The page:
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From Nick Kew <n...@webthing.com>
Subject Re: svn commit: r468373 - in /httpd/httpd/trunk: CHANGES modules/cache/mod_cache.c modules/cache/mod_cache.h modules/cache/mod_disk_cache.c modules/cache/mod_disk_cache.h modules/cache/mod_mem_cache.c
Date Mon, 30 Oct 2006 10:57:59 GMT
On Mon, 30 Oct 2006 01:53:18 +0200
Graham Leggett <minfrin@sharp.fm> wrote:

> The current expectation that it be possible to separate completely
> the storing of the cached response and the delivery of the content is
> broken.

Why is that?
(references to previous discussion will do, if applicable)

> We have a real world case where the cache is expected to process a
> many MB or many GB file completely, before sending that same response
> to the network. This is too slow, and takes up too much RAM,
> resulting in a broken response to the client.

That suggests broken or implementation and/or inappropriate usage.
It says nothing about expectation.

> On wednesday night I wrote a patch that solved the large file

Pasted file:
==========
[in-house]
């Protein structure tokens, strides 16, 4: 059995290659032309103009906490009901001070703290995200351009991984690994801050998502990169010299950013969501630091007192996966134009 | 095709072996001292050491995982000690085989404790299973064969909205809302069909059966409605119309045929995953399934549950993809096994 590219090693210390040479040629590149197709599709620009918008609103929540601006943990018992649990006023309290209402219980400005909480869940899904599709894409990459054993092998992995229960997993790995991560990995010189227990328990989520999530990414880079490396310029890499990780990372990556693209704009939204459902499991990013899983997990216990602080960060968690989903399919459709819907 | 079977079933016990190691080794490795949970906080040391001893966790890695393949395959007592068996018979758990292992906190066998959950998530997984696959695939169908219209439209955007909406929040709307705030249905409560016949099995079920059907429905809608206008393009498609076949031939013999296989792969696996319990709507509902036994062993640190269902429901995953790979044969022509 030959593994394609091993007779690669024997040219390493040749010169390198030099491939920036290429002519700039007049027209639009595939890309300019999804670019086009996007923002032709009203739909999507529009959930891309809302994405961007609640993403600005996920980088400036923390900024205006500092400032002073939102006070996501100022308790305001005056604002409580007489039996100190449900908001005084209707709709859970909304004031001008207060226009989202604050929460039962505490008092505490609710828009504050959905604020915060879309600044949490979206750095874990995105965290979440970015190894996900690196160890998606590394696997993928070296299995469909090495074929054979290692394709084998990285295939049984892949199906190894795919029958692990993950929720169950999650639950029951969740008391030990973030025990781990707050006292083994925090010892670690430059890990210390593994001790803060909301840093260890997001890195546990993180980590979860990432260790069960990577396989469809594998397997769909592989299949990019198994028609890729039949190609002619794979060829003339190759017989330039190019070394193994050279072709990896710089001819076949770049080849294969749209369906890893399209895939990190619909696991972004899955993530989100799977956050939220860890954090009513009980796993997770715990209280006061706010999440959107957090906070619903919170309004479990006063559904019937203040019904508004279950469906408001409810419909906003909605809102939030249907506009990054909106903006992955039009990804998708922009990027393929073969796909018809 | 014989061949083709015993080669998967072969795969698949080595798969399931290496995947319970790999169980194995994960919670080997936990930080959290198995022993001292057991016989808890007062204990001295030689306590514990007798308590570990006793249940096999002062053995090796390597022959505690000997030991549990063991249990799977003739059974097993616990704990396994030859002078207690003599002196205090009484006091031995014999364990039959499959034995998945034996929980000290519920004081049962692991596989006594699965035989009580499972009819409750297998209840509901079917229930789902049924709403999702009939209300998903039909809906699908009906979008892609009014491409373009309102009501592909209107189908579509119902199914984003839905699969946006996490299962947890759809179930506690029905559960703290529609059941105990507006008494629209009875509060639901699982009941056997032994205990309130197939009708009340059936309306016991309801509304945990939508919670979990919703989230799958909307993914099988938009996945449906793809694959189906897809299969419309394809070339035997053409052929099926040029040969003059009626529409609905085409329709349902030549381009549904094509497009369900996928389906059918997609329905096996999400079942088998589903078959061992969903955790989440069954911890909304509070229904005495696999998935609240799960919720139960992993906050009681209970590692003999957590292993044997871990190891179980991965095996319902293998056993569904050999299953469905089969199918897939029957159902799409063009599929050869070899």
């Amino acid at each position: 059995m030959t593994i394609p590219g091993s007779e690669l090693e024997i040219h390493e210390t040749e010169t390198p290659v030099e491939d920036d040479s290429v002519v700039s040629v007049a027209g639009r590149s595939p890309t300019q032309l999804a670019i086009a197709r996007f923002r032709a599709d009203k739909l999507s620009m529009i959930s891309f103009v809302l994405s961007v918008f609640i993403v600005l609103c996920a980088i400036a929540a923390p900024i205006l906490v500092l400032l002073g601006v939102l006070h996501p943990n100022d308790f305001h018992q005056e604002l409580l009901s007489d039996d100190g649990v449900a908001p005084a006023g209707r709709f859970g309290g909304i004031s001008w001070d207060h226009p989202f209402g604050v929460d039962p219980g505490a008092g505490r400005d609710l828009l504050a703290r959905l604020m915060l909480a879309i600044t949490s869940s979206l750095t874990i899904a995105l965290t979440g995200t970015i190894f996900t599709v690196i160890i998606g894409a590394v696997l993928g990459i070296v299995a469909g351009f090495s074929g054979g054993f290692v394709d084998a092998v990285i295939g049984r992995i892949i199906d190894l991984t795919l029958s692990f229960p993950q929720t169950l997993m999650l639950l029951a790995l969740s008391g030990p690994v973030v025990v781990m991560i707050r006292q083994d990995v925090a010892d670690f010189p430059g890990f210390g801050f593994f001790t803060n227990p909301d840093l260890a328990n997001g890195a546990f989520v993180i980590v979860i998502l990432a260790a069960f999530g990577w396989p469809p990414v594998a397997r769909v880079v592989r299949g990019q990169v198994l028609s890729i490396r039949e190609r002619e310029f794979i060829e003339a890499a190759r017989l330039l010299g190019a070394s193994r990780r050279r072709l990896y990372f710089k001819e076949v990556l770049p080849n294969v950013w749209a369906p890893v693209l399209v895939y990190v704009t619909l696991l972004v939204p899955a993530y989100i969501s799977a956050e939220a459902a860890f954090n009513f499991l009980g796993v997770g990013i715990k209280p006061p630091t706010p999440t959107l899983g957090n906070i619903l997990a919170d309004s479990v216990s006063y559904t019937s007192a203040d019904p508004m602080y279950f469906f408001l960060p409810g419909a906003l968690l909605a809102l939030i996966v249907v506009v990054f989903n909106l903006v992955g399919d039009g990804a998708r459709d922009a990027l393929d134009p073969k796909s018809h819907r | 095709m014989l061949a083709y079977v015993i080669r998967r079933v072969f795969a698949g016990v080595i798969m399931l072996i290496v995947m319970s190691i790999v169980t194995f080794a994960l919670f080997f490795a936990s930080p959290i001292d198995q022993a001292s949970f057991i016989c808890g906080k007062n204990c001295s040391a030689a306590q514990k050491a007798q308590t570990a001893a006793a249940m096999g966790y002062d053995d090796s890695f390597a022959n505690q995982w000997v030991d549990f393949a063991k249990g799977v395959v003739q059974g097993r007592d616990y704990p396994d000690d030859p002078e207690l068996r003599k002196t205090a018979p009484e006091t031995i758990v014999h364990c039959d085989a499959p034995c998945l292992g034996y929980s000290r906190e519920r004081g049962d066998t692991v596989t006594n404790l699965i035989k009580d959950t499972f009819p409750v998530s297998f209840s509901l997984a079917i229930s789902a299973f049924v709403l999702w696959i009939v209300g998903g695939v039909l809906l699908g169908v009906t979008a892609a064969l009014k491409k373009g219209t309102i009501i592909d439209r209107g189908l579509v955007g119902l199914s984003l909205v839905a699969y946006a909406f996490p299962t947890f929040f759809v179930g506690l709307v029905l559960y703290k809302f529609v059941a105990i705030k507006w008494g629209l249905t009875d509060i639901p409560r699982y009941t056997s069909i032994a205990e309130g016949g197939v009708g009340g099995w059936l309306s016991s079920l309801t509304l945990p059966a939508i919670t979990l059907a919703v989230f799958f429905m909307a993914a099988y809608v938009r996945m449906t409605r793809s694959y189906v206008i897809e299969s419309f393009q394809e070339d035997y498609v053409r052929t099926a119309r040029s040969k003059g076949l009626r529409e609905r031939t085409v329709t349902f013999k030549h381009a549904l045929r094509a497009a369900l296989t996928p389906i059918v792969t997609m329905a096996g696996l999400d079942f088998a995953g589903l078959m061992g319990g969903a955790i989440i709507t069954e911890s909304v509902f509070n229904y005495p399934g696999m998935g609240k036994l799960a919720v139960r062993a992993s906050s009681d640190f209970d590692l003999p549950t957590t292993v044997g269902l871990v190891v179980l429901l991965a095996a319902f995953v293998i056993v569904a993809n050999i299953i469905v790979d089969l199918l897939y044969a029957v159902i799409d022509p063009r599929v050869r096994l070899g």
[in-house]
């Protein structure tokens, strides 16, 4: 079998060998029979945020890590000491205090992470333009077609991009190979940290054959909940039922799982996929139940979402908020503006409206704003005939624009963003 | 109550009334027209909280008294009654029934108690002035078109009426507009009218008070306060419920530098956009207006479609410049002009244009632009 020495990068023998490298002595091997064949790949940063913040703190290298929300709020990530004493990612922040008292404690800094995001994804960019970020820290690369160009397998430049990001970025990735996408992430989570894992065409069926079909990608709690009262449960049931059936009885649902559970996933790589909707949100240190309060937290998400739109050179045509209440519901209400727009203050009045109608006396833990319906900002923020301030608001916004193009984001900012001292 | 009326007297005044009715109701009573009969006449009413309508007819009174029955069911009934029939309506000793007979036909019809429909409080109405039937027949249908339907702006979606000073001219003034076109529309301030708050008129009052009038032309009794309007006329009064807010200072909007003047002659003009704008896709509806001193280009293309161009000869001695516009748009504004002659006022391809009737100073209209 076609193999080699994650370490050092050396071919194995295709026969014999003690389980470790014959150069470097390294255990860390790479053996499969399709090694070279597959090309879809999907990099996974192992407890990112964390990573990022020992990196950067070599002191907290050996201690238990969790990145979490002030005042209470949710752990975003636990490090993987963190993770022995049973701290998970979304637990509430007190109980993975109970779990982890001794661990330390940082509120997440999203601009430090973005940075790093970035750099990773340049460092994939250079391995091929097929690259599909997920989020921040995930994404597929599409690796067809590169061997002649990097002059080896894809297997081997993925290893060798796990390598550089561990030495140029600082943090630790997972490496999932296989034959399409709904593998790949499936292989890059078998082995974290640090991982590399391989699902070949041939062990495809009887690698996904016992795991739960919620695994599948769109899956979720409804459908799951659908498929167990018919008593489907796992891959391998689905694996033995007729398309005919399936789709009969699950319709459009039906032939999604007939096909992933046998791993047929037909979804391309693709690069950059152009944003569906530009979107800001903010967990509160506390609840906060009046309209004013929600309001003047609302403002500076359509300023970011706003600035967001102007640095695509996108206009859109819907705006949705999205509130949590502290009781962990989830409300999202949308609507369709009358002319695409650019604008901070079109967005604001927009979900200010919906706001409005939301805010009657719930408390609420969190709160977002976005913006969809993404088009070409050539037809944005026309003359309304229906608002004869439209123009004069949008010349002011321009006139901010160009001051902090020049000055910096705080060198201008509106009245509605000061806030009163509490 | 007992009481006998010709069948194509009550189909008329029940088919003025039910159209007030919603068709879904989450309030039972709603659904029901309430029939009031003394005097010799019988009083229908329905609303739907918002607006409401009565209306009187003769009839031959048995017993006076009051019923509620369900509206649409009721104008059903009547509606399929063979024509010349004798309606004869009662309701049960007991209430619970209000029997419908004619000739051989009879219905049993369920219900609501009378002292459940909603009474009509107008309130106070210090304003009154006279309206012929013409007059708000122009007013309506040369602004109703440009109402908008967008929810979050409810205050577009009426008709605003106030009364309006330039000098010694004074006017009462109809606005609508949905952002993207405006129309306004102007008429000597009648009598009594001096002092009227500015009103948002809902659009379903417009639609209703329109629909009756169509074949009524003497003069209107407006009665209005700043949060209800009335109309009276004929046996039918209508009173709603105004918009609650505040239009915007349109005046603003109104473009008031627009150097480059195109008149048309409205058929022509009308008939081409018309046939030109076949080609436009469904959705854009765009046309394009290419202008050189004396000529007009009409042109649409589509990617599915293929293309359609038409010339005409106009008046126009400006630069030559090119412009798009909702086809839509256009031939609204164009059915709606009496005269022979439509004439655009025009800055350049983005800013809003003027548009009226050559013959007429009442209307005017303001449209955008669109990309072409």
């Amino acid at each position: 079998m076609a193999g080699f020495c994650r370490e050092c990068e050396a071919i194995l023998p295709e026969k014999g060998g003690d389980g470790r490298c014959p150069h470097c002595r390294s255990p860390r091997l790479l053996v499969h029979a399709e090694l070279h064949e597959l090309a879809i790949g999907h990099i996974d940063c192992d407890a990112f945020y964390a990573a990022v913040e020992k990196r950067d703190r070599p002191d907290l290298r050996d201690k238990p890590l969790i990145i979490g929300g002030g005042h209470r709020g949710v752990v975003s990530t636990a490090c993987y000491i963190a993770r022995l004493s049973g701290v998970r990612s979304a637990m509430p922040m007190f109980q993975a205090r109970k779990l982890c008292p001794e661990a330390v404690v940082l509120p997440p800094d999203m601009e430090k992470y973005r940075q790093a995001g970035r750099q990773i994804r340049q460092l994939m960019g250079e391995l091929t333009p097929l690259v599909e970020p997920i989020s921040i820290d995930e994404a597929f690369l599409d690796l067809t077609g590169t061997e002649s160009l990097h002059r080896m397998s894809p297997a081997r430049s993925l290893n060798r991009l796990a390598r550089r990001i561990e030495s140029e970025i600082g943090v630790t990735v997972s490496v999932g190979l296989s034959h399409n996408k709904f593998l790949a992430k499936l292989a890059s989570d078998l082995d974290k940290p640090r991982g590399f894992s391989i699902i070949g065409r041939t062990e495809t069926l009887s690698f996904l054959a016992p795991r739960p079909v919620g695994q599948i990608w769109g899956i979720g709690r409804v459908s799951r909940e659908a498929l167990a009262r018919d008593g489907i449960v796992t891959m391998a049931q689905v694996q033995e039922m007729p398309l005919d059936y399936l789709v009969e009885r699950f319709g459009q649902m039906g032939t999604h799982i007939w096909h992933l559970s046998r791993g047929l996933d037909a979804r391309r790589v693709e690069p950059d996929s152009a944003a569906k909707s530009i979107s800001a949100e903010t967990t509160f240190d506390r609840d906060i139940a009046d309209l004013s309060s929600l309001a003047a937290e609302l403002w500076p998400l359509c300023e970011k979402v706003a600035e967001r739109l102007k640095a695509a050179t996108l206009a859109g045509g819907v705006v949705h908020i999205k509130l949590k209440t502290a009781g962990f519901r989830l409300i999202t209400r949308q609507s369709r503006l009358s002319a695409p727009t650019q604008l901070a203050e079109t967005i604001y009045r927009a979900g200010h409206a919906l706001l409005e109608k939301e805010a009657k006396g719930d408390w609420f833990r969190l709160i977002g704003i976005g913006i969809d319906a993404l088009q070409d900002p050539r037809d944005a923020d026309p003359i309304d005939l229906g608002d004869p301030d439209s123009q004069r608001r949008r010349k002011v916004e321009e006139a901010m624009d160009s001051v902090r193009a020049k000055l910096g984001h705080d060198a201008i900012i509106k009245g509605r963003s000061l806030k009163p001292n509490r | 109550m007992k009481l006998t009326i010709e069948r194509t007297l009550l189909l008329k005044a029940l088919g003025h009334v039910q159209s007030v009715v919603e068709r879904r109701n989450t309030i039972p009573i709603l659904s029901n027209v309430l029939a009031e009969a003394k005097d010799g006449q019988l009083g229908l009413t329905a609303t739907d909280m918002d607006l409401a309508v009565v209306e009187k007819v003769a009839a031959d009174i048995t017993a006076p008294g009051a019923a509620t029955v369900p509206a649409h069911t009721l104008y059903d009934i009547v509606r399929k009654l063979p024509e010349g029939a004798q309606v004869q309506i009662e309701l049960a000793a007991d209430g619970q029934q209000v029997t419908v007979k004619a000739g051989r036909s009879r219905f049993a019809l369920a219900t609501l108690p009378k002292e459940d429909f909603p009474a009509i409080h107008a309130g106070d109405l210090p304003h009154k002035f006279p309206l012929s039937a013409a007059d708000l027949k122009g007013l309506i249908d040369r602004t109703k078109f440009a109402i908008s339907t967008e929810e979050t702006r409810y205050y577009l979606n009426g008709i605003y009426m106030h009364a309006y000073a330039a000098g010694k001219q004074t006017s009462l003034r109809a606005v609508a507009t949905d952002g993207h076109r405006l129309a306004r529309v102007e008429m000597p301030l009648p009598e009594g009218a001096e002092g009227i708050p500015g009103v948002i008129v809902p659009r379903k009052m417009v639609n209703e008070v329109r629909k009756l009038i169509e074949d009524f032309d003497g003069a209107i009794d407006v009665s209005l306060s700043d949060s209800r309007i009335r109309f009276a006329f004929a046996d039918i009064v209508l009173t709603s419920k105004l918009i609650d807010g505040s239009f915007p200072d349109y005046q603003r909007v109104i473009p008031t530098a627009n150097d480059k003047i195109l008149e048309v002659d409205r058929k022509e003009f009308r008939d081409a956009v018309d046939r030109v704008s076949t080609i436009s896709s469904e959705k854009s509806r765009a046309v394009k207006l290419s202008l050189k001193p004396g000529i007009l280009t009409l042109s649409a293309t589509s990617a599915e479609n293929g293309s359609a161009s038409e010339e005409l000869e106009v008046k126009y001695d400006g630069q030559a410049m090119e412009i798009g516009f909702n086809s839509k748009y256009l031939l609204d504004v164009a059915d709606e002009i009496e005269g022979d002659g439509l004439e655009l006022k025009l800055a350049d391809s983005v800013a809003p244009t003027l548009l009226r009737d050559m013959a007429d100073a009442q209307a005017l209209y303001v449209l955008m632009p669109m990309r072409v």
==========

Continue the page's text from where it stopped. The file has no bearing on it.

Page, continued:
> problem, while maintaining the current separation between
> write-to-cache and write-to-network as you assert. This mod_cache
> code broke up the brigade into bite sized chunks inside mod_cache
> before passing it to write-to-cache, then write-to-network, and so on.
> 
> Joe vetoed the patch, saying that it duplicated the natural behaviour
> of apr_bucket_read().
> 
> The wednesday night patch was reverted, and thursday night was spent 
> instead changing the cache_body() signature to make its own better 
> judgement on how to handle cached files.
> 
> Now you veto this next patch, saying it breaks the abstraction.

All of which says this work is in a state of flux.

> I agree with you that a design needs to be found on list first, as I 
> have wasted enough time going round in circles coming up with
> solution after solution nobody is happy with.
> 
> Do we put this to a vote?

There are quite a lot of contributors, and there may be competing
designs.  That sounds like the kind of situation where a single
/trunk/ and a single cache framework instance is hopelessly
inadequate. If necessary, let it fork, demo your ideas on a 
branch, then present that for discussion.

Isn't that approximately what Paul suggested some time back?

-- 
Nick Kew

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